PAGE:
Emotional Play in Games


This post is a reaction to Bluestockings’s Be Vulnerable: Emotional Play and Toxic Masculinity. I’ve been chewing on it for a few days, and I find that there are important things it doesn’t say, solely relative to my own gaming space. Nothing you read here is going to reject anyone else’s experience or tell Bluestockings how she should have written this better – if you think you’re seeing that, well, I did something wrong.

My gaming experience is strongly, though not exclusively, in the span covered by fantasy adventure, even when the game is Mage: the Awakening or Over the Edge. There’s been a smattering of Paranoia, a soupcon of Nobilis, and… I think everything else has been adventure with at least a shading of fantasy. So what typifies this most common genre of gaming?

  • Violence is central.
  • Either a good-and-evil dynamic or unbounded greed (we tend toward the former and away from the latter).
    • This drives players toward emotions of either (self-)righteousness or callous and murderous greed.
  • Most wins and losses are total for one side or the other
    • This element isn’t necessary, and GMs everywhere push against it, but the general trend remains. Moreover, because of items 1 and 2 on this list, enemies that outlive an encounter are usually an unsolved problem. The point here is that compromise and negotiated wins or losses are not favored, and players push against them.
  • Protagonist and antagonist strength tend to increase over time. You get stronger, so you take on bigger threats. Scaling the danger of the threat includes scaling the breadth of the threat, so the protagonists are defending ever grander things from destruction.
    • As a result, there’s a particularly great sense of needing to prove one’s mettle against new foes. This drives players toward pride, and toward scorn for the opposition. It’s interesting that this is true even in social encounters where the other side is anything other than a clear ally, or a victim of the enemy’s iniquities.

The core emotions of this situation are all things that Bluestockings spells out: feeling “satisfaction, achievement, mattering, validated, appreciated, victorious, powerful, anger, pride.” I think that the fundamental nature of adventure gaming as we’ve experienced it pushes this outcome. When it’s paired with agency – the power to act on a situation – anger feels good. For what it’s worth, the player (and character) most noted for incandescent rage is a woman.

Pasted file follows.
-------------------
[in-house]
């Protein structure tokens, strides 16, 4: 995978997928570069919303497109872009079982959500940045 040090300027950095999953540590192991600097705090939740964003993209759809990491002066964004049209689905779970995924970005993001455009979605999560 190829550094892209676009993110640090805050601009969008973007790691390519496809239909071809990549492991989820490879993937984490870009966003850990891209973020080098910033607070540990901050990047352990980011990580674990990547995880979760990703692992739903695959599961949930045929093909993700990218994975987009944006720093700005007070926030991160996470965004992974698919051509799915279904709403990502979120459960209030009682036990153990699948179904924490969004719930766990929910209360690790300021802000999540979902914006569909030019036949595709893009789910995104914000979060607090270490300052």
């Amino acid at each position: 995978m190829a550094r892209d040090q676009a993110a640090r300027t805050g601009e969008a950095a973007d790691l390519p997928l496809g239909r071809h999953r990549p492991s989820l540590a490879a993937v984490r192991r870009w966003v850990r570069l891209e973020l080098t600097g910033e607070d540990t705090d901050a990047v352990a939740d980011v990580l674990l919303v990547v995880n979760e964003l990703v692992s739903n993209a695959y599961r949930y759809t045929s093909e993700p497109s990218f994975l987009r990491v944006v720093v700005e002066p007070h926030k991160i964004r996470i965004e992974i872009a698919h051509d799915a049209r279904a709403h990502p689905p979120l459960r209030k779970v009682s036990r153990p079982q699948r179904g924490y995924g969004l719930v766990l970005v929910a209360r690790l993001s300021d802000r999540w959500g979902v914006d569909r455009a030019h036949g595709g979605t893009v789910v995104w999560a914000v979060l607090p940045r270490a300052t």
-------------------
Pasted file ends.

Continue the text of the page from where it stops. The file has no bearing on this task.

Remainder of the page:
My experience suggests that a pretty wide variety of men, women, and genderqueer players enjoy feeling the emotional cycle of an adventure – mounting righteous anger, hardening of the character’s ethos, and finally vindication and pride. To put that another way, everyone wants to be an iconic hero, weathering the storm and stress of the world to prove the superiority of their heroic ethos. Ultimately, what I see is that fantasy adventure dwells in a space that actively rewards the patterns of toxic masculinity.

This isn’t a criticism of my players. Not even a little bit. My players do choose negotiation as a first approach, every time; they do try to work through legal channels; they do try to accept the society that I present, and fit their characters into it. In most cases, though, their adventures are vigilante justice and righteous indignation. There’s nothing wrong with that! It just doesn’t push beyond the dynamic that we’re talking about here. I hear a lot of jokes about murder-hobos in gaming, but my players – tabletop and live-action – just don’t seem to be the arbitrary-murder type. (If you’re an exception, you don’t need me to call you out. You know what you did, and that is punishment enough.)

LARPing Is Different

I’ve also played and run various boffer LARPs with these same people, as a partial overlap of much larger LARPing community, for… uh, almost nineteen years now. Other LARPing communities have very different experiences, but what I’ve seen is that many male-identifying players bring up times that an encounter or storyline made them cry as some of their most memorable and important experiences. Fantasy adventure is still the general thrust of the boffer LARPs I’ve played (Eclipse is science fantasy adventure), so there are villains to thrash and towns, countries, or worlds to save, but there’s also more breadth of emotional experience.

I think there are two main reasons for this. First off, players have no contact with the game staff or NPCs for substantial stretches of the 36-hour event. They generally fill this time with social interaction with other players, creating a lot of room for romantic interest and tension (not all players go in for this, but I think it’s clearly in the scope of emotional play), as well as exploring in-character platonic friendships, political maneuvering, and so on. In a LARP, many separate scenes can run simultaneously, simply by spreading out to different parts of the game site; in a tabletop game, there’s generally only one scene going at a time, so that scene needs to fold in as many people as possible.

The second reason is that my gaming community has always had a significant number of women, both as players and staff. It’s not that men run masculine emotions, women run feminine emotions; it’s that everyone is more on their game when varied views and styles get to inform one another. High Drama blended with intense, stakes-driven action is magic – humans are hardwired to engage with this stuff.